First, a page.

Disinfection by-products (DBPs) are formed when a disinfectant such as chlorine or ozone or chloramine is added to water in order to kill pathogens (disease-causing microorganisms). In addition to killing the pathogens, the disinfectants react with naturally-occurring organic and inorganic materials known as DBP precursors to form disinfection by-products.
The types and levels of by-products formed (see chart) are specific to the water that is being treated, and there are literally hundreds of different disinfection by-products that have been identified in drinking water systems.
They typically form within a water treatment plant and then continue to form because the water distribution system will take the disinfectant out into the system; the chemical reaction continues in the distribution.
Disinfection still required
EPA now has several rules that limit the formation of disinfection by-products and that public water systems are required to follow. There’s a new rule that has not yet gone into effect that will tighten up the requirements a little more.
In January 2006 the EPA finalized the new rule, the Stage 2 Disinfection By-products Rule. It didn’t change the Stage 1 limits, but changed the way compliance was calculated, and the net effect is that individuals throughout the distribution system will receive better quality water, with a reduction in the number of bladder cancer cases that are associated with exposure to disinfection by-products.
However, it is important to remember that disinfection itself is an essential part of the treatment process because it kills pathogens which cause cholera, acute gastrointestinal diseases, giardiasis (from Giardia lamblia), and cryptosporidiosis (from Cryptosporidium) and other diseases. Many of these diseases especially affect those with lowered immunities.
POU/POE can help
NSF International, the third-party certification organization, does certify point-of-use/point-of-entry (POU/POE) devices that remove disinfection by-products.
EPA believes that a public water system in compliance with its rules is delivering water that doesn’t require any additional treatment.
EPA encourages (and in some cases requires) systems to lower the levels of those constituents that react with disinfectants to form DBPs, believing that the best first step is not to form DBPs or to lower the levels that are formed. That can be done through enhanced coagulation or activated carbon adsorption.
Some public water systems use a powerful disinfectant in the treatment plant and then, as a residual disinfectant in the distribution system, a less-reactive but longer lasting one such as chloramine. That forms lower levels of DBPs.
There are various strategies for disinfection and DBP minimization, depending on what is already in place, the particular water quality conditions, and the nature of the distribution system. There are many different factors, and there’s no one answer to fit everyone and no way to say what is the right answer for a system without looking at it in some detail.
Levels of DBPs vary by season, and their formation is affected by water temperature, pH, level and type of DBP precursors, and other water quality parameters. Many chemical reactions occur more rapidly under warmer conditions.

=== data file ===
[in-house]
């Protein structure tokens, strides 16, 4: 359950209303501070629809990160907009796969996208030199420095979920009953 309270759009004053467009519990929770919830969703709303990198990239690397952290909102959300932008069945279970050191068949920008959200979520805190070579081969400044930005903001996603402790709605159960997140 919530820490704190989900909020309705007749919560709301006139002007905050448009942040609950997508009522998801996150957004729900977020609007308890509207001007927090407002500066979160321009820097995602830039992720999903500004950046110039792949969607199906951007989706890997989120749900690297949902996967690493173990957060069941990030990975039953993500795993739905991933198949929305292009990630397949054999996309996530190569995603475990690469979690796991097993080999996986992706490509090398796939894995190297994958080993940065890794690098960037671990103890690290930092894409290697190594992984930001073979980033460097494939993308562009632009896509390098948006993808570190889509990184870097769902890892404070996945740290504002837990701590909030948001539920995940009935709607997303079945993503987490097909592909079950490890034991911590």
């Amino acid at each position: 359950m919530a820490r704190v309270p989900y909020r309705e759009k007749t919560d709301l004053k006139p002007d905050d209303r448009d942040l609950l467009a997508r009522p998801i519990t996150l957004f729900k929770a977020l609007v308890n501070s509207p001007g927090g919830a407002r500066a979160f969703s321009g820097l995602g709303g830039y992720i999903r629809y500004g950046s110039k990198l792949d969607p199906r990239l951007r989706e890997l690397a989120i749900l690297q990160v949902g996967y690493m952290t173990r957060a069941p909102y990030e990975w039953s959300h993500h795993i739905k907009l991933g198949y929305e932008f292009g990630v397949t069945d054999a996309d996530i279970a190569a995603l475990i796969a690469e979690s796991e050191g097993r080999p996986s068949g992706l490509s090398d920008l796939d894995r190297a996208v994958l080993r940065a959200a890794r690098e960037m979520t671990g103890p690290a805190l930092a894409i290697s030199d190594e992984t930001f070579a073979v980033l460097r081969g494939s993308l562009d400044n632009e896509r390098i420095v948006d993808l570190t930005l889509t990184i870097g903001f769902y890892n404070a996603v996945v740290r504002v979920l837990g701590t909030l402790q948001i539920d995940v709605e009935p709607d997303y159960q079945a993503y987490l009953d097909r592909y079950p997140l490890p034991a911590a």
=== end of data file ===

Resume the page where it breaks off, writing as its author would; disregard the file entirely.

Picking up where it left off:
Many chemical reactions occur more rapidly under warmer conditions. Although DBP levels tend to increase the longer the water stays in the distribution system, temperature effects are sometimes mitigated. For instance, sometimes water stays in a distribution system a shorter time in the summer, when water temperature tends to be higher, because people are filling their pools and watering their lawns.
This is just one example of the complexity of factors involved in assessing DBP formation.
DBP raw materials
Typically, systems that use surface water as a source have higher levels of precursor materials, the organic and inorganic substances that react with disinfectants. These systems also typically have a larger, more complex treatment system to address that; because of that these systems have a greater capacity to control the levels of precursors.
Portions of the new Stage 2 Disinfection By-products Rule are in effect because large systems are already monitoring to identify those locations within their distribution system have higher levels of DBP.
Although full compliance by all public water systems won’t begin officially for a few years, most systems are already in compliance. They won’t have to make any treatment upgrades. However, a limited number of systems will have to make changes in the ways they operate.
DBPs is a very complex subject, because systems must balance the treatment needs and the risk from pathogens and from DBPs, and the nature of those risks is not perfectly understood. So there is an ongoing effort to learn more.
Public water systems, state and local regulatory and public health officials, and consumer advocates are all part of developing the standards included in the new rule.
EPA holds public meetings, sends out press releases and involves stakeholders in all of its processes to make the water industry aware of DBPs.
Tom Grubbs is an environmental engineer with the US Environmental Protection Agency (EPA).